Bargaining is an arrangement. Think of it as a contract of sorts; an agreement with God. You work. He pays. You serve Him. He serves you in return. He gets your worship and you get his blessings. And here’s how the arrangement works: If you work the hardest, you get the most. Or at least more than the group who underperforms, because…that’s fair. For example, a pastor can easily fall into the trap of thinking all the sacrifices he makes for Jesus will equate into a pay-off of some kind this side of heaven. Posh house, stellar family, trophy church, and no affliction. After all, he puts in more hours than most, tolerates more abuse, loses more sleep. But how does that arrangement look when compared to church history? Not good. Many pastors have suffered terribly.      

What does bargaining lead to? Despising God. Envying others. And, of course, losing your joy; growing miserable.  

The workers in the parable felt a contempt for others. They were jealous of those who were given so much when contributing so little. Their whole attitude was self-centered. Aren’t we just like them? Don’t we adopt the role of the “blessing police” and keep tabs on whether or not God is giving too much to others?   

Serving God to secure blessings or to avoid pain leads to misery. So lose the ledger. Lose your unrighteous interest in others. And lose interest in yourself. Don’t let your right hand know what your left hand is doing. God who sees you in secret will reward you openly. You won’t be disappointed when it’s quitting time. The last shall be first and the first last. The whole world is turned upside down by grace! How marvelous! How surprising! Let God keep the score. There is nothing you or I could possibly do to put Him in our debt.

Desperation has no shame in God’s Kingdom: The owner of the vineyard takes pity on those who appear unhirable. He knows how desperate they are. No unemployment offices functioned in the ancient world. No stimulus checks or Go Fund Me accounts were available. If you didn’t work, you didn’t eat, and your family would starve. It was a cruel world. It still is, really. That’s why this parable can fill us with hope if we’re listening. 

God is attracted to the desperate. He does not despise them. That’s good news because we are the 11th hour workers. Not just because we’re Gentiles and had no rights to a place at God’s banquet. But because we have nothing to offer God in the first place. We’re not His tools of production. We’re recipients of His grace.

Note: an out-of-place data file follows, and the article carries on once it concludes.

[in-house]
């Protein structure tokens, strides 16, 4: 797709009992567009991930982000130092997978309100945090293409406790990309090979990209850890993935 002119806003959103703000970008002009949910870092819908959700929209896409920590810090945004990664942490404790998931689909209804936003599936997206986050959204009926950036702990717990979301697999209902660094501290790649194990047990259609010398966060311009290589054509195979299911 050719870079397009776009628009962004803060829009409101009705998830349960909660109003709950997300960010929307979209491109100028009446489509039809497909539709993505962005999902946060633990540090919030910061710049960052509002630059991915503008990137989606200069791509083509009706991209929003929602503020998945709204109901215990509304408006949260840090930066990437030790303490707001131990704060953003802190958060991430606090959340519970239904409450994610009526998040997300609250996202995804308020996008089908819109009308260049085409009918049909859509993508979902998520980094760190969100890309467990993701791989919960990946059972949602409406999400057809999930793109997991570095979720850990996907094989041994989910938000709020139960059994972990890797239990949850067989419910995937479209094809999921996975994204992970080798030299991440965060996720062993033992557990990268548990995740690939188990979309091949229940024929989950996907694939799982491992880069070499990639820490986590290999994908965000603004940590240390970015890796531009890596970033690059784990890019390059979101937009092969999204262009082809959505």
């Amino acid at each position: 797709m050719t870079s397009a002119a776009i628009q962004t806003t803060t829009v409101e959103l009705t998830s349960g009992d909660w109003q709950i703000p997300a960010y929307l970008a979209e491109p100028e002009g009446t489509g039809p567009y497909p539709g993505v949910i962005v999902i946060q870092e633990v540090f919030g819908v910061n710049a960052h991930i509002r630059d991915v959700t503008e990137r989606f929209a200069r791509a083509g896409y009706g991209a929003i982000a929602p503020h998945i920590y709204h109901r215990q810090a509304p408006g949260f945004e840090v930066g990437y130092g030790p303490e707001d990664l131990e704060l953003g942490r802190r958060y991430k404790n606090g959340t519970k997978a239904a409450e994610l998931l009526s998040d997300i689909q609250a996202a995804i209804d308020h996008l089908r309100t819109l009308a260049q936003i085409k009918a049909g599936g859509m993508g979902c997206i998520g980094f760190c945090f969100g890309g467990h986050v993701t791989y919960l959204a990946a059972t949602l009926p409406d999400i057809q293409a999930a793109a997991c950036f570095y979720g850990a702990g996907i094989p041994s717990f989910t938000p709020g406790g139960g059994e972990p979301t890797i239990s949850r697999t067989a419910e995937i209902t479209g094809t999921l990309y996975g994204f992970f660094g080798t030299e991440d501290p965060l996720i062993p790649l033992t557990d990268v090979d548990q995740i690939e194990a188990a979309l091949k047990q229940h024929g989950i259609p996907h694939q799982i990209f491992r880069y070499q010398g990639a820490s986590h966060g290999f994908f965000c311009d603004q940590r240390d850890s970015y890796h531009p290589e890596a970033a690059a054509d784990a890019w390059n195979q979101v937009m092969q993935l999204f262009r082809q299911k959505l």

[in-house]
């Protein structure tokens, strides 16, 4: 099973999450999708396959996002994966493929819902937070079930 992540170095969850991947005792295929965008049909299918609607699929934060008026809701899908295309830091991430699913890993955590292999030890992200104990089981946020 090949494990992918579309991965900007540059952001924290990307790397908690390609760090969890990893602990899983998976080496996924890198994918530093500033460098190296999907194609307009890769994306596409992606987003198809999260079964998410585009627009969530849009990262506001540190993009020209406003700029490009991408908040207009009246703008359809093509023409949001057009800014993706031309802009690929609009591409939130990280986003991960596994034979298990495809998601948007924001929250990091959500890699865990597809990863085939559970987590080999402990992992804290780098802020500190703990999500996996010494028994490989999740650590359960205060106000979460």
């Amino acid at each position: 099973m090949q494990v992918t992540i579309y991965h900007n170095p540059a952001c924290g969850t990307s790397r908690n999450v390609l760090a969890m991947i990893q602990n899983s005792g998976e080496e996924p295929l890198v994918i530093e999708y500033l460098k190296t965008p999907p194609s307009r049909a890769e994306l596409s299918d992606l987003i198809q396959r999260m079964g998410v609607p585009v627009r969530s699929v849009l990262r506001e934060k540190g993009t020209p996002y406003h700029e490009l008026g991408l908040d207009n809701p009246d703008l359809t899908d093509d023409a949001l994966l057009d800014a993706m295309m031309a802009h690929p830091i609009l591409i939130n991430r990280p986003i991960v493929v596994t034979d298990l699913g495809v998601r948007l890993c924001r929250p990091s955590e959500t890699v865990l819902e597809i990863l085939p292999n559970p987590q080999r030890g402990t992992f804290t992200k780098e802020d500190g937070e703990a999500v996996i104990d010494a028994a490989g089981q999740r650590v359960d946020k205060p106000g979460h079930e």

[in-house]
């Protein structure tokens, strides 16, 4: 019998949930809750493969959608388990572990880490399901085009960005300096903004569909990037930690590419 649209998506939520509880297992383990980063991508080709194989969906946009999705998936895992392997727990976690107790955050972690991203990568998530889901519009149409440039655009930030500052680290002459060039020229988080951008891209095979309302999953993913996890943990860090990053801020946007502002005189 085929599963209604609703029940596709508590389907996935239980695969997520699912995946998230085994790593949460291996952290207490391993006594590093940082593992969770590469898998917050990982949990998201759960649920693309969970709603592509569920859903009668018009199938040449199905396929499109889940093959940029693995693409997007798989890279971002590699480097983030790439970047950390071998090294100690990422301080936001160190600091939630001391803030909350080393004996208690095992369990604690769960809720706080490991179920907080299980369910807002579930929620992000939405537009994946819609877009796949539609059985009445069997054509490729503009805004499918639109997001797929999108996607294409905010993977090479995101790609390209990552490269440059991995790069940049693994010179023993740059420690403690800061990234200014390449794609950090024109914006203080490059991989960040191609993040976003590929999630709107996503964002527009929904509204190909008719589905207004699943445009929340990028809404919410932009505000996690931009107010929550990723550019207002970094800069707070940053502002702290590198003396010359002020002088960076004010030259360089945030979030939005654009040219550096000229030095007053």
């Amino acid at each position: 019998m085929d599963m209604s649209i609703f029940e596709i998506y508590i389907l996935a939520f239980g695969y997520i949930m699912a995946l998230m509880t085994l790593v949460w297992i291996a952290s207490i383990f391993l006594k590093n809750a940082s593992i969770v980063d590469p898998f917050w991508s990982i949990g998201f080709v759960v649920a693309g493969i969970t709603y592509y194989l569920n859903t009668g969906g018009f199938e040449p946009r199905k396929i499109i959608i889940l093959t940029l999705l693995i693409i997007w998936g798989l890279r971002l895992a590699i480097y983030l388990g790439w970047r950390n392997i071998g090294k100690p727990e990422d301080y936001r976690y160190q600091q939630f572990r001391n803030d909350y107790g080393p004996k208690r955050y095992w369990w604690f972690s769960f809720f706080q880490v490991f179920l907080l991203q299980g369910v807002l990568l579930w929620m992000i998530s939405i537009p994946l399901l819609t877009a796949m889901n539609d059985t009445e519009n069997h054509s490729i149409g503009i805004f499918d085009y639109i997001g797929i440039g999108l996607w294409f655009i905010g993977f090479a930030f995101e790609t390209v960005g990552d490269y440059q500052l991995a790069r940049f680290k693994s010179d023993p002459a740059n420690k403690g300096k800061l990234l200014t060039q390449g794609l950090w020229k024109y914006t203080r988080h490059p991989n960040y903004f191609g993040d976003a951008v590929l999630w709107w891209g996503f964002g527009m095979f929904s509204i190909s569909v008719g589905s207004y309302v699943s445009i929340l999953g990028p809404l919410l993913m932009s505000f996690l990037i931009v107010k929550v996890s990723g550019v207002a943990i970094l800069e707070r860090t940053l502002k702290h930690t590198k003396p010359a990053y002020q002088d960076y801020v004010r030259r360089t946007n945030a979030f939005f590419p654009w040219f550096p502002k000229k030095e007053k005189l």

The 11th hour workers did not negotiate wages. They smiled, thanked the landlord, and got into the truck, happy to have a paying job—even for an hour. 

Little did they know the shock and grace that awaited them. Maybe we’ve forgotten, too.   People who work the hardest seem to struggle the most with grace. But not the desperate. 

Grace has no limits in God’s Kingdom: Why? Because like the landowner in the parable, God is generous and wealthy. He is sovereign and longs to share his resources with those in need. The landowner responds, “Am I not allowed to do what I choose with what belongs to me?” He has a point—a good one. The Denarius was his. The hiring was his. The land was his. And so was the prerogative. Now think of God:  

It’s all His. Our lives are his. Our health, wealth, homes, relationships, paychecks, children, spouses, and ministries. Even the oxygen we breath belongs to Him. We don’t deserve any of it. We’re desperate. But God is sovereign. And He’s generous. He loves to lavish those in need. That’s Good News. The Best News in the World. He gave us the best gift: Jesus, the savior for desperate sinners.

My friends, do not try to bargain with God. Abandon your negotiations. You have no grounds for it. Ignore the clock. Forget the accounting. Get lost in the glory of Jesus and see how this King will lavish you with surprising, overwhelming grace when you least expect it and never deserve it. May we we never get over this King’s love as we labor together in His vineyard with a smile on our face.